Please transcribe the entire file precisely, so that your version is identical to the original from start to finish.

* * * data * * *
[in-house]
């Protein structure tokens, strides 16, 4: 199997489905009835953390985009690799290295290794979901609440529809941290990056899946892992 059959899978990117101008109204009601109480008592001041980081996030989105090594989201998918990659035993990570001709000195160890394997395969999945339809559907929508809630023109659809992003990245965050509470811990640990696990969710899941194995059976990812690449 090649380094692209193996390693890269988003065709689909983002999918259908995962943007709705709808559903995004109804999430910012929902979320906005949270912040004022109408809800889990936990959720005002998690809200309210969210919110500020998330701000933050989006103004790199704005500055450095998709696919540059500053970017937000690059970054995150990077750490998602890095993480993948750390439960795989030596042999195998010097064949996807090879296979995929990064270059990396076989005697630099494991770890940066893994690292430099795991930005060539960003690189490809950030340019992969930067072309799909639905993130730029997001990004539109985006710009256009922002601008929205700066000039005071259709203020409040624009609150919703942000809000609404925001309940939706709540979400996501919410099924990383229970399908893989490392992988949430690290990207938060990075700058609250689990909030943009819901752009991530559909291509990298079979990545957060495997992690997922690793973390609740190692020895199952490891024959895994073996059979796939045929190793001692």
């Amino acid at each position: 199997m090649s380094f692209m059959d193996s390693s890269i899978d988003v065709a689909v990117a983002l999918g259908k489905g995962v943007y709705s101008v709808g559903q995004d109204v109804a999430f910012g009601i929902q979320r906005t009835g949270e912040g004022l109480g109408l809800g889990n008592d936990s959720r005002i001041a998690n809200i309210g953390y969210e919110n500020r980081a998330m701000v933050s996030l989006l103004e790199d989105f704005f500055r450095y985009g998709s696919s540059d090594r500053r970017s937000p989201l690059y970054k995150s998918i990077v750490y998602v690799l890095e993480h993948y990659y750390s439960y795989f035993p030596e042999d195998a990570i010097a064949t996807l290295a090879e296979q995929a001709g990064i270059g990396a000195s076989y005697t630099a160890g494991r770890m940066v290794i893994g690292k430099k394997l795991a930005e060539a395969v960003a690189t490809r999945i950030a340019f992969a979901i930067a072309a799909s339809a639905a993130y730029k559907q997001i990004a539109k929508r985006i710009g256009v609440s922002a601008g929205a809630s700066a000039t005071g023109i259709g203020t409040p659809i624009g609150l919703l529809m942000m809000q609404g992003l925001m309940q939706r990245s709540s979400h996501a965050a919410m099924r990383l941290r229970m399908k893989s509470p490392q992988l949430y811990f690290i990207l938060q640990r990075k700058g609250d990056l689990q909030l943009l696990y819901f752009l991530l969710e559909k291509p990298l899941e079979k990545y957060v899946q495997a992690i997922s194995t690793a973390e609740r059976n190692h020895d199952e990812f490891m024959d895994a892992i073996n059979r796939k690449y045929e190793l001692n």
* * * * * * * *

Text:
[in-house]
């Protein structure tokens, strides 16, 4: 199997489905009835953390985009690799290295290794979901609440529809941290990056899946892992 059959899978990117101008109204009601109480008592001041980081996030989105090594989201998918990659035993990570001709000195160890394997395969999945339809559907929508809630023109659809992003990245965050509470811990640990696990969710899941194995059976990812690449 090649380094692209193996390693890269988003065709689909983002999918259908995962943007709705709808559903995004109804999430910012929902979320906005949270912040004022109408809800889990936990959720005002998690809200309210969210919110500020998330701000933050989006103004790199704005500055450095998709696919540059500053970017937000690059970054995150990077750490998602890095993480993948750390439960795989030596042999195998010097064949996807090879296979995929990064270059990396076989005697630099494991770890940066893994690292430099795991930005060539960003690189490809950030340019992969930067072309799909639905993130730029997001990004539109985006710009256009922002601008929205700066000039005071259709203020409040624009609150919703942000809000609404925001309940939706709540979400996501919410099924990383229970399908893989490392992988949430690290990207938060990075700058609250689990909030943009819901752009991530559909291509990298079979990545957060495997992690997922690793973390609740190692020895199952490891024959895994073996059979796939045929190793001692």
């Amino acid at each position: 199997m090649s380094f692209m059959d193996s390693s890269i899978d988003v065709a689909v990117a983002l999918g259908k489905g995962v943007y709705s101008v709808g559903q995004d109204v109804a999430f910012g009601i929902q979320r906005t009835g949270e912040g004022l109480g109408l809800g889990n008592d936990s959720r005002i001041a998690n809200i309210g953390y969210e919110n500020r980081a998330m701000v933050s996030l989006l103004e790199d989105f704005f500055r450095y985009g998709s696919s540059d090594r500053r970017s937000p989201l690059y970054k995150s998918i990077v750490y998602v690799l890095e993480h993948y990659y750390s439960y795989f035993p030596e042999d195998a990570i010097a064949t996807l290295a090879e296979q995929a001709g990064i270059g990396a000195s076989y005697t630099a160890g494991r770890m940066v290794i893994g690292k430099k394997l795991a930005e060539a395969v960003a690189t490809r999945i950030a340019f992969a979901i930067a072309a799909s339809a639905a993130y730029k559907q997001i990004a539109k929508r985006i710009g256009v609440s922002a601008g929205a809630s700066a000039t005071g023109i259709g203020t409040p659809i624009g609150l919703l529809m942000m809000q609404g992003l925001m309940q939706r990245s709540s979400h996501a965050a919410m099924r990383l941290r229970m399908k893989s509470p490392q992988l949430y811990f690290i990207l938060q640990r990075k700058g609250d990056l689990q909030l943009l696990y819901f752009l991530l969710e559909k291509p990298l899941e079979k990545y957060v899946q495997a992690i997922s194995t690793a973390e609740r059976n190692h020895d199952e990812f490891m024959d895994a892992i073996n059979r796939k690449y045929e190793l001692n």